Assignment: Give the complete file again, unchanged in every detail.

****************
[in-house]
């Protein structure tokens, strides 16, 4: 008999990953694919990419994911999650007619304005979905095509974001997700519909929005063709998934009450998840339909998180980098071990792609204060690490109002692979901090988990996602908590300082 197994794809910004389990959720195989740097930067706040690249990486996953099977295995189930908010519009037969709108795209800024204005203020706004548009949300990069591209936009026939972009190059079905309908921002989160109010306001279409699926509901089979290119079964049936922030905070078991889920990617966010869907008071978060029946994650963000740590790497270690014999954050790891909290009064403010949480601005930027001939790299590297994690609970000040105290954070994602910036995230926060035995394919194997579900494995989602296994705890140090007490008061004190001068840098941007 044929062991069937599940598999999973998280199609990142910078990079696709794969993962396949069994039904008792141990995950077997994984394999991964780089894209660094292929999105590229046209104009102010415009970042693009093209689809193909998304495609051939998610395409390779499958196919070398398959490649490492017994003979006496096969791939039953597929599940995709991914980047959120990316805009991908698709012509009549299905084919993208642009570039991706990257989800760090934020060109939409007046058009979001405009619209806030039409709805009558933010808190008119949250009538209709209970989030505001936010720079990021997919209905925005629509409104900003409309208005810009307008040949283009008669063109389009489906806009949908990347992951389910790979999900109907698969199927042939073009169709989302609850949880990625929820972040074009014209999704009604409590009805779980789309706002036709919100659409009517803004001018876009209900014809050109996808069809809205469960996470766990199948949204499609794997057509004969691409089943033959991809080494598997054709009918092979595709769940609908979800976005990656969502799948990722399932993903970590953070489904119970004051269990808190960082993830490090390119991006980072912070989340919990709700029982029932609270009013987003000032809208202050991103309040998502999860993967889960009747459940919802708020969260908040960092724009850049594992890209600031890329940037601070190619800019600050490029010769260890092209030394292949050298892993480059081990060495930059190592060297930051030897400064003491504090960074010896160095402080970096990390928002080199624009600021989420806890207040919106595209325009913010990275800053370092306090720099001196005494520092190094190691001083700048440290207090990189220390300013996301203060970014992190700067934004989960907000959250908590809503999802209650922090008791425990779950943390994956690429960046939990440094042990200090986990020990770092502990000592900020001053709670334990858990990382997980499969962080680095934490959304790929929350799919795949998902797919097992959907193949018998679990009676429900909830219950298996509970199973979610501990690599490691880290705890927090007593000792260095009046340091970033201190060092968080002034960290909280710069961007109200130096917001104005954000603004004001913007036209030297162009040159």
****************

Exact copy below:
[in-house]
């Protein structure tokens, strides 16, 4: 008999990953694919990419994911999650007619304005979905095509974001997700519909929005063709998934009450998840339909998180980098071990792609204060690490109002692979901090988990996602908590300082 197994794809910004389990959720195989740097930067706040690249990486996953099977295995189930908010519009037969709108795209800024204005203020706004548009949300990069591209936009026939972009190059079905309908921002989160109010306001279409699926509901089979290119079964049936922030905070078991889920990617966010869907008071978060029946994650963000740590790497270690014999954050790891909290009064403010949480601005930027001939790299590297994690609970000040105290954070994602910036995230926060035995394919194997579900494995989602296994705890140090007490008061004190001068840098941007 044929062991069937599940598999999973998280199609990142910078990079696709794969993962396949069994039904008792141990995950077997994984394999991964780089894209660094292929999105590229046209104009102010415009970042693009093209689809193909998304495609051939998610395409390779499958196919070398398959490649490492017994003979006496096969791939039953597929599940995709991914980047959120990316805009991908698709012509009549299905084919993208642009570039991706990257989800760090934020060109939409007046058009979001405009619209806030039409709805009558933010808190008119949250009538209709209970989030505001936010720079990021997919209905925005629509409104900003409309208005810009307008040949283009008669063109389009489906806009949908990347992951389910790979999900109907698969199927042939073009169709989302609850949880990625929820972040074009014209999704009604409590009805779980789309706002036709919100659409009517803004001018876009209900014809050109996808069809809205469960996470766990199948949204499609794997057509004969691409089943033959991809080494598997054709009918092979595709769940609908979800976005990656969502799948990722399932993903970590953070489904119970004051269990808190960082993830490090390119991006980072912070989340919990709700029982029932609270009013987003000032809208202050991103309040998502999860993967889960009747459940919802708020969260908040960092724009850049594992890209600031890329940037601070190619800019600050490029010769260890092209030394292949050298892993480059081990060495930059190592060297930051030897400064003491504090960074010896160095402080970096990390928002080199624009600021989420806890207040919106595209325009913010990275800053370092306090720099001196005494520092190094190691001083700048440290207090990189220390300013996301203060970014992190700067934004989960907000959250908590809503999802209650922090008791425990779950943390994956690429960046939990440094042990200090986990020990770092502990000592900020001053709670334990858990990382997980499969962080680095934490959304790929929350799919795949998902797919097992959907193949018998679990009676429900909830219950298996509970199973979610501990690599490691880290705890927090007593000792260095009046340091970033201190060092968080002034960290909280710069961007109200130096917001104005954000603004004001913007036209030297162009040159």